Jacque said that the bill “expands our current statutory definition to achieve parity with federal law, which has already adapted to the times.” He expressed hope that “these updates will provide clarity in light of technological advances to ensure social media communications are made available within the Wisconsin legal system when the existing standards for a warrant are met [to] aid members of law enforcement in successfully investigating crimes.”
Laws sometimes appear to be out-paced by the actual capabilities, technology and activities of law enforcement. During the protests of 2020, it became clear that even local agencies had accumulated vast and sophisticated capabilities around social media. Law enforcement in Milwaukee, Wauwatosa and Kenosha used social media to track the activities and identities of protesters. In many cases, these individuals were mailed hefty citations or arrested after being identified by police.
Part of an internal Wauwatosa PD powerpoint presentation made after a gun was fired outside the home of former officer Joseph Mensah during a protest in August, 2020.Wauwatosa PD social media slides
Milwaukee PD maintains its own Virtual Investigations Unit (VIU) as part of the city’s fusion center. Acting as a hub for collaboration, intelligence gathering, and counter-terrorism work Milwaukee’s fusion center has a variety of capabilities. These range from social media analysis to technology used to track and crack smartphones to accessing certain pole cameras and operating the city’s shot-spotter audio system which detects gunshots.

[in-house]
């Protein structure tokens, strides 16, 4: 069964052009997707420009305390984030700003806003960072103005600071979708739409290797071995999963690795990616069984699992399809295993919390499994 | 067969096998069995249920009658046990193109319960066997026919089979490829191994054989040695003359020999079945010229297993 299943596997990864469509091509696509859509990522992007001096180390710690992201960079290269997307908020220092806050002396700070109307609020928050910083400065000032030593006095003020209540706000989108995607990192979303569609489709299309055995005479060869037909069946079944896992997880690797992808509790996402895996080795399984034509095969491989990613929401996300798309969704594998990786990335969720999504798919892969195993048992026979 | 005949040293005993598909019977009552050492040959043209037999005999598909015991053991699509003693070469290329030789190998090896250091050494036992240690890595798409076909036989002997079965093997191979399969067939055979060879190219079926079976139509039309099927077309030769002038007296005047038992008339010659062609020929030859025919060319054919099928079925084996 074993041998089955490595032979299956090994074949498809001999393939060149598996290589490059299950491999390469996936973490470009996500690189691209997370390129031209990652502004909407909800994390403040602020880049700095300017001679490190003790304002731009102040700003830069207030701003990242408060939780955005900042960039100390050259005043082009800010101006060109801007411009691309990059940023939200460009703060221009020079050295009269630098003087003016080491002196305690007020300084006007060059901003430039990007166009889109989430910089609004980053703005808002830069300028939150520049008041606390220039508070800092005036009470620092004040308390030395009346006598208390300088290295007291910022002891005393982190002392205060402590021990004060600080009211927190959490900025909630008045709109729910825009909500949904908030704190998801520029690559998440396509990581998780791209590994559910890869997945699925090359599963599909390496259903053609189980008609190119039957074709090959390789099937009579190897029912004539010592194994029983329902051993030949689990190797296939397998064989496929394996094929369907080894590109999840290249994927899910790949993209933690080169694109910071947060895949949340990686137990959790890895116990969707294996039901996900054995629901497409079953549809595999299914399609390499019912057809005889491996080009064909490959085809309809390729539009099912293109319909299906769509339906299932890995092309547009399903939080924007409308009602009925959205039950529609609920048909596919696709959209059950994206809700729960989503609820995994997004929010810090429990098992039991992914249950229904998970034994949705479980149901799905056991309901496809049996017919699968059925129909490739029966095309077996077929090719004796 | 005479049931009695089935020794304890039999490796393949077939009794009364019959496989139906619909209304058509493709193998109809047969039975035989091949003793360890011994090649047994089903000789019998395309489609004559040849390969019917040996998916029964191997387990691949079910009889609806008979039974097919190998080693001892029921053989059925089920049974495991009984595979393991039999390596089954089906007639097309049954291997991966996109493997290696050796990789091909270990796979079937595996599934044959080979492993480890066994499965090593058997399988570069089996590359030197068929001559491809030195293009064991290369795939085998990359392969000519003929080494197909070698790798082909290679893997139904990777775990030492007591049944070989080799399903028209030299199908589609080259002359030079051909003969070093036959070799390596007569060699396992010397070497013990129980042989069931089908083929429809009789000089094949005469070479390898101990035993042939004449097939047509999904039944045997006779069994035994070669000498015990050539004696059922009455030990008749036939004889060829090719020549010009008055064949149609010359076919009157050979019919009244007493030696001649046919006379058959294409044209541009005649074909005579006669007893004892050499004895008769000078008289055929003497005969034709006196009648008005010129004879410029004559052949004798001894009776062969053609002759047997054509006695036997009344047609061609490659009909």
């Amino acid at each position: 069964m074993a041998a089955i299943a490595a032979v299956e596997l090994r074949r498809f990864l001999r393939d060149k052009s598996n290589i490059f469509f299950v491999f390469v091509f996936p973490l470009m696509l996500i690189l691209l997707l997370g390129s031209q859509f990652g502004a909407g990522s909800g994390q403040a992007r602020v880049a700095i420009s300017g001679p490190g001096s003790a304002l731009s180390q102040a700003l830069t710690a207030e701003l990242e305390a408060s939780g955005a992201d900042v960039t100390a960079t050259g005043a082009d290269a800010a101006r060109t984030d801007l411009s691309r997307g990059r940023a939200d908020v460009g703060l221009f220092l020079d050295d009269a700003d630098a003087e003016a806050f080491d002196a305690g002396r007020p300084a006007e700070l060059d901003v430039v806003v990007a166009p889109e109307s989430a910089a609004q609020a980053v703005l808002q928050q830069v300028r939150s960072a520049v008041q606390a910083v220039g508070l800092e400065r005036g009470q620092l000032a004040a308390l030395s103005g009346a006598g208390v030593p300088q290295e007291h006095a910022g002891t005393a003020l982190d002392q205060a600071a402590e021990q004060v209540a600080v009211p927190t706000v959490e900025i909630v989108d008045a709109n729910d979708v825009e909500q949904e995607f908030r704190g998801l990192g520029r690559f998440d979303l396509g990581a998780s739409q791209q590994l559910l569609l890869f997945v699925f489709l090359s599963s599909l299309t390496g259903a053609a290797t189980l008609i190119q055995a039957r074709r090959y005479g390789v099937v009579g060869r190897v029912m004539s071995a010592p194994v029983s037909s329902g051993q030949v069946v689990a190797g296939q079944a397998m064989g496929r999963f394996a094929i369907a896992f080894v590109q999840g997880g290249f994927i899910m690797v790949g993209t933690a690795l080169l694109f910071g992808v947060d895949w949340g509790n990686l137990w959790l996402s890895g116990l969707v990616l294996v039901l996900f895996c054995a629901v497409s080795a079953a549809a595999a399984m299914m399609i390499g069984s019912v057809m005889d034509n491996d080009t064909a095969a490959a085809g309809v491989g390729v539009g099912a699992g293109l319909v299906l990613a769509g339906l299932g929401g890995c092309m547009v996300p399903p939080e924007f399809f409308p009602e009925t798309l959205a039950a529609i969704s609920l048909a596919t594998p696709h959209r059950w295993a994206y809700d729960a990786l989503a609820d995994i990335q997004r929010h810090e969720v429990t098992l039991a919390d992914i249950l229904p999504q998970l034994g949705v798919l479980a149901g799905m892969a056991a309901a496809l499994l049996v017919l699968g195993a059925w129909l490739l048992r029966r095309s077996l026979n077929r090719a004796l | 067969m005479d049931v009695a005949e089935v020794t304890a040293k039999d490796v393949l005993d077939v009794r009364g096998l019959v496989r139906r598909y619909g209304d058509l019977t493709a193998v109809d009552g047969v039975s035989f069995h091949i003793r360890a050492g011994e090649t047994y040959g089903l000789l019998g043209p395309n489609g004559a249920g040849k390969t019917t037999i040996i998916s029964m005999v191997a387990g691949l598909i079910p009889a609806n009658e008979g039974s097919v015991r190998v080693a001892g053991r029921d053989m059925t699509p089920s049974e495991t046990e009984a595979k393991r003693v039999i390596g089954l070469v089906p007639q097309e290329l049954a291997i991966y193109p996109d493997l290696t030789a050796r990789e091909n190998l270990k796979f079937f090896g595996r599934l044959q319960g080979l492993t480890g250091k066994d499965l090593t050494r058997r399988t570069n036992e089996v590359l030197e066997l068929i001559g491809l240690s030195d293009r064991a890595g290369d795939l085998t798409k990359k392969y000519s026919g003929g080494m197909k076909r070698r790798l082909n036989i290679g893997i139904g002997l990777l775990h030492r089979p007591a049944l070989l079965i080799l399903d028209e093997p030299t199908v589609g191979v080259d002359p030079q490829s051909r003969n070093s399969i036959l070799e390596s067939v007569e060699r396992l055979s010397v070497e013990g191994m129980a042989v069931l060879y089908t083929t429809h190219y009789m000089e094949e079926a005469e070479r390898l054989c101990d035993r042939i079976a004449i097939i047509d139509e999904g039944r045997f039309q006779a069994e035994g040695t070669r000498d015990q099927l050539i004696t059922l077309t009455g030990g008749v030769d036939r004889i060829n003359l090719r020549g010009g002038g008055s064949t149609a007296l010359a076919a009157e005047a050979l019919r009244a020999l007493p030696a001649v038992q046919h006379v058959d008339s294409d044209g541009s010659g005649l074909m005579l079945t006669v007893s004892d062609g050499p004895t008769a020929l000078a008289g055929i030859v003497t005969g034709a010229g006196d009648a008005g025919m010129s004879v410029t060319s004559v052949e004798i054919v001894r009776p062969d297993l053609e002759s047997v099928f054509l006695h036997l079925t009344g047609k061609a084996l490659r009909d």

Protester surveillance in Wauwatosa was largely handled by Wauwatosa PD’s Investigative Bureau. Personnel from the Special Operations Group (SOG) and other units created lists of protesters, discussed pursuing warrants for social media profiles, and used Facebook Live videos to monitor marches. Federal agencies and resources were also, and often discreetly, involved in protest actions in all three cities.
Opening up the courts
A facet of Jacque’s bill which his written testimony did not mention is how it affects court orders for pen registers and trap/trace devices. Under current law, attorney generals and district attorneys must apply for court orders in the courts of the county where the device would be located. Jacque’s bill would allow law enforcement to seek such court orders in any county, not just the county where the device would be located.
Mike-Katz Lacabe, director of research at the Center for Human Rights and Privacy, wasn’t shocked by the part of the bill that affects court orders. “The part of the legislation allowing the DA to apply for installation/extension of pen register or trap/trace device in any county is not that unusual and has precedent,” Katz-Lacabe told Wisconsin Examiner. “Given the nature of crime involving phones, this doesn’t seem unreasonable.”
Milwaukee PD’s acting chief Jeffery Norman, when asked about oversight of surveillance technologies, expressed confidence in the court’s vetting process. “There are a lot of rules on the federal level, state level and also local level in regards to our procedures,” Norman said during a town hall event. “So I believe that process is vetted properly.”